Girl Scouts urging parents to not force kids to hug relatives, friends this holiday season

Girl Scouts urging parents to not force kids to hug relatives, friends this holiday season

HATTIESBURG, MS (WDAM) - As new sexual harassment stories made headlines everyday, one national organization has a message for parents this holiday season.

The Girl Scouts of USA issued a reminder on it's website for parents ahead of the Thanksgiving holiday when it comes to interaction between your children and other family members or friends at functions.

The post is titled "Reminder: She Doesn't Owe Anyone a Hug. Not Even at the Holidays."  The "hugs" addressed in the post are of a non-sexual nature, but according to the Girl Scouts' developmental psychologist Dr. Andrea Bastiani Archibald, "the lessons girls learn when they're young about setting physical boundaries and expecting them to be respected last a lifetime, and can influence how she feels about herself and her body as she gets older."

Lt. Latosha Myers-Mitchell with the Hattiesburg Police Department said she agrees with the message from the Girls Scouts.

"We've all had that aunt or that uncle to say, 'go give them a kiss' or 'go give them a hug' and children are not comfortable with that sometimes and they should not be," Myers-Mitchell said.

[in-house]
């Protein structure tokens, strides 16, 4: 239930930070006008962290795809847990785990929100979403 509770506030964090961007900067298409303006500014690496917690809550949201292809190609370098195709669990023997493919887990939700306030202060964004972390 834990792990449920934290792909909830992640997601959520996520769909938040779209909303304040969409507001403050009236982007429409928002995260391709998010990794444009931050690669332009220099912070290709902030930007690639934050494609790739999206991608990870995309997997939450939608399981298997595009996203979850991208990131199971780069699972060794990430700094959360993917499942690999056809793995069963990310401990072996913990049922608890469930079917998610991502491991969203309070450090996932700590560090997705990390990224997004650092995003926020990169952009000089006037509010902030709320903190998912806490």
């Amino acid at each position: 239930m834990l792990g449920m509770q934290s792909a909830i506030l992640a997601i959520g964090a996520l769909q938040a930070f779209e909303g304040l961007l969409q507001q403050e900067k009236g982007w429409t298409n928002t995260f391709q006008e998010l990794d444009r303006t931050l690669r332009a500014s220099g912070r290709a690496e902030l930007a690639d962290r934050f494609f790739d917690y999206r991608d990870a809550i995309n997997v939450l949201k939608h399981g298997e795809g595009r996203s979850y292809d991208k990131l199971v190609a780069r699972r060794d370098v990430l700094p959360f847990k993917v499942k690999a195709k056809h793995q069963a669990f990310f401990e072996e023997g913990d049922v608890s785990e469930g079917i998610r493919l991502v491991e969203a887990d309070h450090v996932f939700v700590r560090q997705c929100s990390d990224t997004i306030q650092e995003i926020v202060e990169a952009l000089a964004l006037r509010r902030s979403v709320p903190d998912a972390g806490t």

While this may be an uncomfortable thought for parents just days before Thanksgiving, Lt. Latosha Myers-Mitchell, who heads the Domestic Violence and Victim Services Division with HPD, said it's an important topic to discuss.

"It's very important to know who you are with, know your environment, know who your children are around," Myers-Mitchell said.  "Don't get so caught up in the holidays that you aren't being a parent."

The idea from the Girl Scouts is to let children decide how and when they want to show affection.

"If they don't want to wiggle and give Uncle Joe a hug or give Aunt Sally a kiss, don't force it on your children," Myers-Mitchell said.

Some on social media accused the Girl Scouts of blowing an innocent family interaction out of proportion, but others said the issue is a valid topic in parenting circles.

Lt. Myers-Mitchell said most sexual assaults occur with someone the victim knows or has been acquainted with in the past and that means it could be a family member or close friend of the family.

"Sometimes monsters are not always in the closet," she said.

The Girl Scouts suggest parents give a daughter space to decide when and how she wants to show affection.  The post gives other ways to show appreciation, thankfulness and love that don't require physical contact. "Saying how much she's missed someone or thank you with a smile, a high-five, or even an air kiss," the post reads.

Myers-Mitchell said the most important thing a parent can do is talk to their child and pay attention during this busy time of the year.

"Have that talk with them on good touches, bad touches, inappropriate looks, anything that's said out the way. Children need to hear that from their parents, an adult," Myers-Mitchell said.  "They don't need to hear it from a friend or someone who may be manipulative. So, have that talk with them. It may be uncomfortable, but it may save their life."